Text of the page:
Understanding Islam and Its Practices: Halal and Haram Food in Islam

As a matter of fact, the absence of a halal certification does not necessarily mean the product or restaurant is not halal.
by Ustazah Nurfarahin Mohamed Amin 2022-02-07 • 15 min read
An alumnus and graduate of Madrasah Wak Tanjong Al-Islamiah, she obtained a Bachelor's Degree (Honours) in Arabic Language and Literature with a minor in English Literature from International Islamic University Malaysia (IIUM) in 2013. She has since written articles on various topics and platforms and is currently a self-employed home-based religious teacher.
2022-02-07 • 15 min read

Fiqh Beyond The Basics

 

As Muslims, we believe that Allah s.w.t. created the Syariah – the set of laws and rulings that He has set and taught human beings through His Messengers – but it's also important to remind ourselves that He is also the Creator of human beings. He knows what we are capable of and what we are not. It is crucial for us to remember this because sometimes, in our efforts to adhere to our lifestyle as Muslims, we tend to put very high standards not just on ourselves but on others as well. This can result in an unrealistic understanding of the religion. Therefore, it is important that we continuously educate ourselves about the religion.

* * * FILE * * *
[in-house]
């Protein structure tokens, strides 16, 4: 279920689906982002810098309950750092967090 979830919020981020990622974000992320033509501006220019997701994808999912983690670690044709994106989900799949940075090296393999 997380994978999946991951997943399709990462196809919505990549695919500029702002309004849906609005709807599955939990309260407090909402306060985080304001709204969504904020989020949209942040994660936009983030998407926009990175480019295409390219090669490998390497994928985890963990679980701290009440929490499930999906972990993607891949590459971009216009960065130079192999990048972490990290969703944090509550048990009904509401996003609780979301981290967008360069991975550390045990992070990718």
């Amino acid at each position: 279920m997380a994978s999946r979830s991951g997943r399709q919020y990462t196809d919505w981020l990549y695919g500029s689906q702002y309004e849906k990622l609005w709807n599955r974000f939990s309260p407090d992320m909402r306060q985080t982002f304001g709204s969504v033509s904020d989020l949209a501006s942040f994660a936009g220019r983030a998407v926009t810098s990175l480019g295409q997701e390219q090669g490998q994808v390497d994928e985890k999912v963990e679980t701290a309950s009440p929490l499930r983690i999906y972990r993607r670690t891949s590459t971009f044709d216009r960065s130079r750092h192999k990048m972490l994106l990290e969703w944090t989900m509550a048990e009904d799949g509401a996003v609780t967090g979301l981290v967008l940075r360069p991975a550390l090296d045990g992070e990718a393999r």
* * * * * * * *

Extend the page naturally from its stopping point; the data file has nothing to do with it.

Islam and practices, Halal and haram food